Japan’s F-35 Struggles Help Inspire Domestic Fighter Program

American F-35 fighter jets
American F-35 Joint Strike Fighter jets at Nellis Air Force Base, Nevada, April 4, 2013 (USAF/Brett Clashman)

Major Akinori Hosomi vanished on a cool evening in April 2019 while flying one of the world’s most modern and deadliest aircraft — the F-35A Joint Strike Fighter.

When the 41 year-old pilot took off from Misawa Air Base in northern Japan on the night of April 19, there was little sign of trouble. An experienced pilot with sixty hours on the F-35A, the multirole jet he was flying was state-of-the-art and the mission profile was to be another routine night-training exercise. Yet his plane fell into the Pacific Ocean without so much as a distress call on the part of the pilot.

Akinori Hosomi’s remains were recovered from the seabed months later leaving behind a mystery about the first fatal crash for the Pentagon’s most expensive weapons system. Read more “Japan’s F-35 Struggles Help Inspire Domestic Fighter Program”

Macron Defends Rules-Based Pacific Order, Five Stars Call for New Elections

Paolo Gentiloni Emmanuel Macron
Italian prime minister Paolo Gentiloni is received by French president Emmanuel Macron in the Elysée Palace in Paris, September 27, 2017 (Elysée)

During a visit to Sydney, French president Emmanuel Macron said he wanted to work with the largest democracies in the region — Australia, India, Japan and the United States — to “balance” Chinese power and protect “rule-based development” in Asia.

“It’s important… not to have any hegemony in the region,” he said.

Australia has eyed accommodation with China since Donald Trump withdrew from the Trans Pacific Partnership in 2017. But Prime Minister Malcolm Turnbull, speaking alongside Macron, insisted his country is still committed to preserving a rules-based order.

France is a Pacific power. It has around one million citizens in the region. Read more “Macron Defends Rules-Based Pacific Order, Five Stars Call for New Elections”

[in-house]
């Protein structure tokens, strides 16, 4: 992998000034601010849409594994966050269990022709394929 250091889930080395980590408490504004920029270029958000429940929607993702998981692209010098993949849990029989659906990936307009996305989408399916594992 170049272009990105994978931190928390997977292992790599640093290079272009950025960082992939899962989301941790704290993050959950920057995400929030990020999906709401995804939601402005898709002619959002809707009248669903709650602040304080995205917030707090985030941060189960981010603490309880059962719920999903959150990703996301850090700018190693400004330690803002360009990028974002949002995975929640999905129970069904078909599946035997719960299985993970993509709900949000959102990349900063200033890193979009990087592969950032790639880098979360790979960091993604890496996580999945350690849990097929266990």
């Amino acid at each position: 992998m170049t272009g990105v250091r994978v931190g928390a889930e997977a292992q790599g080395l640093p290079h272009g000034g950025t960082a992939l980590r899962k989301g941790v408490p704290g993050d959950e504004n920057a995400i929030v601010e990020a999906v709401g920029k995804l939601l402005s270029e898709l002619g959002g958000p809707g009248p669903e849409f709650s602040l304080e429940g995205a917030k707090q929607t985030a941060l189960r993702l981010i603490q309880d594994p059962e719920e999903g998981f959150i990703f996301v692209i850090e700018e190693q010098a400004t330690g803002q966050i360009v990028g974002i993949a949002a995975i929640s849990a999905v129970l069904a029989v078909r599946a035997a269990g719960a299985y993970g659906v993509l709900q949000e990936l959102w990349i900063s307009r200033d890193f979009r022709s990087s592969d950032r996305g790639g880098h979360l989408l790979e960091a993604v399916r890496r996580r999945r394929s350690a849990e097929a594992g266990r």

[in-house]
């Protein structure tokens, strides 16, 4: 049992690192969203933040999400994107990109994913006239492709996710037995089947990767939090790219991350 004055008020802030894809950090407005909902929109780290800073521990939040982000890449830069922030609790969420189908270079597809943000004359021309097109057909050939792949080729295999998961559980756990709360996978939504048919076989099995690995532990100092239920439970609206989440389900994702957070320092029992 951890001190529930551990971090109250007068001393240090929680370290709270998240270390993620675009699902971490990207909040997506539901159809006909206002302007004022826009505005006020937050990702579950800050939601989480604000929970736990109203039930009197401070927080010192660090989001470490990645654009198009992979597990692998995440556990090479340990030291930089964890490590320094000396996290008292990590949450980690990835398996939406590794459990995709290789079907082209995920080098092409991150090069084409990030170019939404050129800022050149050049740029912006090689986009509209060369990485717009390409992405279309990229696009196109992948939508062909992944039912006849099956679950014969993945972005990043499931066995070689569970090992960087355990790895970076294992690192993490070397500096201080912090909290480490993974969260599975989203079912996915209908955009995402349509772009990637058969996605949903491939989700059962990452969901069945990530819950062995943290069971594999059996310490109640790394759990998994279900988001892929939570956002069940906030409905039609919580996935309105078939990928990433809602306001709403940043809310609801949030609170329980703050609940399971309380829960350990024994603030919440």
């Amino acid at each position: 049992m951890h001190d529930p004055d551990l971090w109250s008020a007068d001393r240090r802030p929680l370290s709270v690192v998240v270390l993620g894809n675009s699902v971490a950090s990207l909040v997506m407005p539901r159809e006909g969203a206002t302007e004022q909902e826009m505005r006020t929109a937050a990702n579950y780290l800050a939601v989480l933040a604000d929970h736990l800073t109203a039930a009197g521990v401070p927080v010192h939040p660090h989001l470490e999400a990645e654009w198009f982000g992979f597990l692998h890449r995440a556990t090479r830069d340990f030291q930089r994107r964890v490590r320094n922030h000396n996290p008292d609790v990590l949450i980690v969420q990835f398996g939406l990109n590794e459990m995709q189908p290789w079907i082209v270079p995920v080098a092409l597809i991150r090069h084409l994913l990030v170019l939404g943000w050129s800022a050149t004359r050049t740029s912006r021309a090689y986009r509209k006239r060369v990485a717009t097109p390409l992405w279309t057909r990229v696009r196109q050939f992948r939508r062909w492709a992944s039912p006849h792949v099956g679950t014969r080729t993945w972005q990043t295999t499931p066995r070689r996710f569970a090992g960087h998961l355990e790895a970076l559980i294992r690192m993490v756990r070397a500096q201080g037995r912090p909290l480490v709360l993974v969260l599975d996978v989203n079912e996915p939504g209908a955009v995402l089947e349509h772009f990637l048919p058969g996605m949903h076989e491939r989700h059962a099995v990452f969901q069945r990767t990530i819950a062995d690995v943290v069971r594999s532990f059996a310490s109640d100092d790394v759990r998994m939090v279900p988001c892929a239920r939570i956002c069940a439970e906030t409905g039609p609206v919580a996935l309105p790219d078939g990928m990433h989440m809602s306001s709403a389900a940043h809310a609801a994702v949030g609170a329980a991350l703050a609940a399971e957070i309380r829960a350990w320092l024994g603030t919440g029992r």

Don’t Risk War with North Korea: Experts

American F-16 fighter jet
American F-16 fighter jet at Kunsan Air Base, South Korea, May 4, 2016 (USAF/Nick Wilson)

American president Donald Trump’s advisors have floated the possibility of what they call a “bloody nose” attack on North Korea.

The Wall Street Journal reports that officials are “quietly debating whether it’s possible to mount a limited military strike against North Korean sites without igniting an all-out war on the Korean Peninsula.”

Experts doubt it. Read more “Don’t Risk War with North Korea: Experts”

Canceling South Korean Trade Deal Would Be a Mistake

Seoul South Korea
The sun sets over Bukchon Hanok Village in Seoul, South Korea (Unsplash)

Various American media report this weekend that President Donald Trump is thinking of canceling a trade agreement with South Korea.

This may be bluster: an attempt to force the South Koreans to make concessions. It’s the way Trump “negotiates”.

But if he makes good on this threat, it would be another self-inflicted wound for American commerce and a setback for America’s strategy in East Asia. Read more “Canceling South Korean Trade Deal Would Be a Mistake”

North Korea in the Next Five Years

The Korean War, fought from 1950-53, was a result of two earlier wars in the 1940s: the American-Japanese War, which ended with the destruction and occupation of Japan in 1945, and the Chinese Civil War, which ended in a Communist victory (and Nationalist retreat to Taiwan) in 1950.

With the Communists and Americans as the only powers in East Asia following these wars, the Korean Peninsula was split in two, each side taking a piece for itself.